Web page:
There’s no point arguing about the necessity of certain remakes. They’re here to stay, and that’s all there is to it. What can be debated, however, is if a remake manages to work on its own terms. In that sense, “The Magnificent Seven” comes up short, never getting out of the shadow of its superior original incarnation. There’s occasional fun to be had, but the cliches come hot and heavy, choking the good times. Director Antoine Fuqua seems to like tackling this genre almost too much, as he never has a strong handle on the material. It looks and feels not like a Western, but like a remake of one. Unfortunately, it detracts something from this version of “The Magnificent Seven” and prevents it from succeeding.
“The Magnificent Seven” is obviously a classic and itself a remake of sorts, so this isn’t inherently a cinematic sin. Still, it’s clear that this only exists because the name is an existing property. As much a Denzel Washington vehicle as anything else, it’s a competent action flick that just happens to be a Western. Unfortunately, Fuqua and Washington did better work last time out with their remake of “The Equalizer.” This one is bigger, for sure, but not on the same level. There’s a bit of style on display, but no substance, making for an ultimately hollow experience in the end.
With regards to the plot, things have been more or less simplified into one long set-up for an action set piece. The town of Rose Creek is being terrorized by gold baron Bartholomew Bogue (Peter Sarsgaard), who wants their land. Initially, it’s just minute pressure, along with insulting financial offers. The town is trying to figure out a course of action when Bogue and his lackeys show up with a last offer. When Bogue kills the husband of Emma Cullen (Haley Bennett) after a confrontation and plans to return to take the town by force, she sets out for justice, with a side order of revenge.
Emma begins recruiting an army to defend the town, with the help of Teddy Q (Luke Grimes). They start with the mysterious Sam Chisolm (Washington), making him an offer he can’t refuse. In short order, they also pick up the sarcastic Josh Faraday (Chris Pratt), followed by the legendary Goodnight Robicheaux (Ethan Hawke) and his cohort Billy Rocks (Byung-hun Lee). From there, they wind up with seven when Jack Horne (Vincent D’Onofrio), Vasquez (Manuel Garcia-Rulfo) and Red Harvest (Martin Sensmeier) are added to the mix. Then, it’s time to go back to Rose Creek and wait for Bogue. Eventually, it comes down to a giant gunfight, just as you’d expect.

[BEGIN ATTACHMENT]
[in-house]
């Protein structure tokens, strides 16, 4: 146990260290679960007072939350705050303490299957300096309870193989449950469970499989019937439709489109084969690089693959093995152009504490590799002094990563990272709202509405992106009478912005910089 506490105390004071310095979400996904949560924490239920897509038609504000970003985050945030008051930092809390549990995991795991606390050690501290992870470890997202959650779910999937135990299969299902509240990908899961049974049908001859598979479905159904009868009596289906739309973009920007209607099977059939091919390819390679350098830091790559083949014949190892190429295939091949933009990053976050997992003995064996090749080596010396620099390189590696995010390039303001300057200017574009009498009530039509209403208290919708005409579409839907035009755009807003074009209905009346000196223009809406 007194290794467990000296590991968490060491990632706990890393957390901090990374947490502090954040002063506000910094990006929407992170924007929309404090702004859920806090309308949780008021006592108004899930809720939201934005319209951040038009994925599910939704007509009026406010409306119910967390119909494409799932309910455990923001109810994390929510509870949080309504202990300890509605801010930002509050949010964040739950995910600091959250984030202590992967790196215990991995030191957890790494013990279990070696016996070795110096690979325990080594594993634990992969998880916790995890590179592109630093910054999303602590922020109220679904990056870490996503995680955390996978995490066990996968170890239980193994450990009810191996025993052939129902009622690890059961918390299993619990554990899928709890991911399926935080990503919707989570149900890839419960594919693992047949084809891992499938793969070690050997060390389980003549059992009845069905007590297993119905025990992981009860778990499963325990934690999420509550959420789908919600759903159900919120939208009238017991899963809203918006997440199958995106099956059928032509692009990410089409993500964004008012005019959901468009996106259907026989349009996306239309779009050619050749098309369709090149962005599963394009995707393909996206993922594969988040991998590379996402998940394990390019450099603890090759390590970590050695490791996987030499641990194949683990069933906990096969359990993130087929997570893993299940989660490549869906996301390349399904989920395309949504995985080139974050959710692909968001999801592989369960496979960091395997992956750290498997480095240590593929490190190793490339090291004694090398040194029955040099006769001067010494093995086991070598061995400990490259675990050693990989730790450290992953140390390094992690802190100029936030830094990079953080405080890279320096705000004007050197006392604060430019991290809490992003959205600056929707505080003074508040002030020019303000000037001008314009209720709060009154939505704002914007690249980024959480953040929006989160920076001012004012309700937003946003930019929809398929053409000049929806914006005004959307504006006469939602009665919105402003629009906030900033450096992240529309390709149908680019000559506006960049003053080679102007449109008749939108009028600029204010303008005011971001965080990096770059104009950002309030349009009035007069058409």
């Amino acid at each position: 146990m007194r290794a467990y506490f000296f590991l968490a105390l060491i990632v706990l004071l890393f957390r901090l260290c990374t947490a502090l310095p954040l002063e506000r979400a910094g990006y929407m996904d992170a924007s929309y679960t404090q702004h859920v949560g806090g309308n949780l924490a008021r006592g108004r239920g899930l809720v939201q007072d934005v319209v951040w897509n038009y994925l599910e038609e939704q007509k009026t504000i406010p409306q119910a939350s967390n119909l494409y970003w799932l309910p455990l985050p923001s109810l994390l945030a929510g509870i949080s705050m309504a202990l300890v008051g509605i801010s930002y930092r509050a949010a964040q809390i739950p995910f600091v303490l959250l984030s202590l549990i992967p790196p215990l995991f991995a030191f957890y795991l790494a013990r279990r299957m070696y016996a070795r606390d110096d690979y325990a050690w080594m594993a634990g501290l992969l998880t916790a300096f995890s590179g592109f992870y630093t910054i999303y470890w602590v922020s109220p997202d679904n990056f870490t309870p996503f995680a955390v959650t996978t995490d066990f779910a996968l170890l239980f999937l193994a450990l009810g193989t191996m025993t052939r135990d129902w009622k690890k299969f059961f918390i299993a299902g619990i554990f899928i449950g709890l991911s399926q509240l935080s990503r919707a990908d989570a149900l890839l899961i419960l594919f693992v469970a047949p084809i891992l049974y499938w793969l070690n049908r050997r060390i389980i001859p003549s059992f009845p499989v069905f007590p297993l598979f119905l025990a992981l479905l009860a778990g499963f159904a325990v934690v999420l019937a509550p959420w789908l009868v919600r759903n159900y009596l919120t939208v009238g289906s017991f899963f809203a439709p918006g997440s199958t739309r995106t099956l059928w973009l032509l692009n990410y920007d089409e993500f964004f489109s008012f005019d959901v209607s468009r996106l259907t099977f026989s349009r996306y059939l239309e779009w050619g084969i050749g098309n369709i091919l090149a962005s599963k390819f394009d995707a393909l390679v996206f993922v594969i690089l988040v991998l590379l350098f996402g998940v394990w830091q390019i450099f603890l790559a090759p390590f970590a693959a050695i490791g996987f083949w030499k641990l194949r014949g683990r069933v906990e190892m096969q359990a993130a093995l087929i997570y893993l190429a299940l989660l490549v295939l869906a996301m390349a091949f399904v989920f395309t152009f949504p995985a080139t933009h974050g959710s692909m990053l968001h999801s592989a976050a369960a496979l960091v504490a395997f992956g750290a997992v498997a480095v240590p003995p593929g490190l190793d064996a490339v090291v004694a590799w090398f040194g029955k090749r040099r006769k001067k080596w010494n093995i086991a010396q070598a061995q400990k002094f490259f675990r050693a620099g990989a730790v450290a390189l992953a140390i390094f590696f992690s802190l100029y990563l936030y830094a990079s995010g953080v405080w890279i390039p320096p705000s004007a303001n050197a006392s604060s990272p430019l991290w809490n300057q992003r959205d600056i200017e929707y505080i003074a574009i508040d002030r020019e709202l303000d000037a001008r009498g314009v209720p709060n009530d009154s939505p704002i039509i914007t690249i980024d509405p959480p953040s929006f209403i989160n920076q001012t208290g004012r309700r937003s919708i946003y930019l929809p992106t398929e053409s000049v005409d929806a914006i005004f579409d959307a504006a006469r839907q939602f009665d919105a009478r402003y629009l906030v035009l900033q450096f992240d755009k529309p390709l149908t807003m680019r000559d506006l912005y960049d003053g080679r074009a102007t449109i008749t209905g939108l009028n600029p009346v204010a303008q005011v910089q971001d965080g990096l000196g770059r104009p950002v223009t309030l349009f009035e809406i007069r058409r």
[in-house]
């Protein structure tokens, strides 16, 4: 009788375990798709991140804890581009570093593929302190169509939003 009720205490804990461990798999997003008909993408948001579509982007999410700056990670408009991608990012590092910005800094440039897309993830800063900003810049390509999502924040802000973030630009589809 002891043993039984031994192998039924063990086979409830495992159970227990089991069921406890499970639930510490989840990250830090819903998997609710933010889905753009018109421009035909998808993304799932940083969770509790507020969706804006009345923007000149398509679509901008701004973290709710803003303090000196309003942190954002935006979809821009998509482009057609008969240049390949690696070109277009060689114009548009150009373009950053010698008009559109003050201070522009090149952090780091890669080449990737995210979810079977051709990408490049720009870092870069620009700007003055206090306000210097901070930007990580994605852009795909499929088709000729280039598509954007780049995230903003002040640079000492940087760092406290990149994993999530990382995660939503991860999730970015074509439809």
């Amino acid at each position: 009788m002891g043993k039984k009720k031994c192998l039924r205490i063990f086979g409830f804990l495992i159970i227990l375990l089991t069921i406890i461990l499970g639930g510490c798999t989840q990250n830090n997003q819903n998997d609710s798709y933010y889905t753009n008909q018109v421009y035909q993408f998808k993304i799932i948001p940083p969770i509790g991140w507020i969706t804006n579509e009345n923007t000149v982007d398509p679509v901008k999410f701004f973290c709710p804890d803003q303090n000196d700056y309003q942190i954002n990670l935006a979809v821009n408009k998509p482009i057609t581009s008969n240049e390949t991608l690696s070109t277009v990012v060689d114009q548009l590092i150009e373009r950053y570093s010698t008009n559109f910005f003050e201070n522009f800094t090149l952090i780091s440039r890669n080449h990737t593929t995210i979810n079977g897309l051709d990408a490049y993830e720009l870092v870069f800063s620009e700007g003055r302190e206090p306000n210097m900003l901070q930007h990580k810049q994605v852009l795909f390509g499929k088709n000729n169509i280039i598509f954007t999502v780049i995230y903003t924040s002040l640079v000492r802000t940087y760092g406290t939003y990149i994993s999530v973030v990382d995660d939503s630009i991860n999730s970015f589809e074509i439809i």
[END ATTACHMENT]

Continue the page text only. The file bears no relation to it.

When you have a cast led by Washington and supported by a group including Pratt, there are going to be some nice moments. They both are solid, utilizing their charm and action chops, but neither has to do too much here. The same goes for Hawke, just with less screen time. The rest of the cast is pretty much wasted, especially Bennett, D’Onofrio and Sarsgaard. Garcia-Rulfo, Grimes, Lee and Sensmeier just don’t leave a mark. Other supporting players include Matt Bomer, Cam Gigandet and more, but it’s all about Pratt and Washington here. They’re the only ones you really wind up caring about, if only to a small degree.
Fuqua is not a subtle filmmaker. He’s no Akira Kurosawa or John Sturges, though he might be more of a crowd pleaser than either of those legends. Still, Fuqua’s take leaves something to be desired. It’s not as instantly memorable as Sturges’ version of “The Magnificent Seven,” and it’s also nowhere near as profound as Kurosawa’s “Seven Samurai,” though I concede that it’s not trying to be. Fuqua gets solid work from cinematographer Mauro Fiore along with composers Simon Franglen and James Horner. At least on a technical level, this is on fairly solid ground.
A chief failing for this version of “The Magnificent Seven” is found in its screenplay. Fuqua competently shoots what scribes Nic Pizzolatto and Richard Wenk put on the page, but it’s never elevated. Certain lines, especially ones given to Pratt, bring a chuckle, but by and large this is rote stuff. You’ll forget everything that happened moments after the credits roll. Stock villains and one-note heroes are a cliche, and unless you add something to the mix, it gets old in a hurry. Nothing that the group comes up with here justifies its long runtime. It’s never bad, but it just kind of sits there for much of the running length.
Essentially, “The Magnificent Seven” is a garden variety action epic, just given the trappings of the Western. The name might mean something to you, but it shouldn’t be a sing of quality. This is a passably entertaining film that benefits from low expectations. Given the cast and talent assembled, it should have been better. “The Magnificent Seven” isn’t worth ignoring, but it’s not worth seeking out either.
“The Magnificent Seven” is distributed by Columbia/Sony Pictures and hits theaters Sept. 23.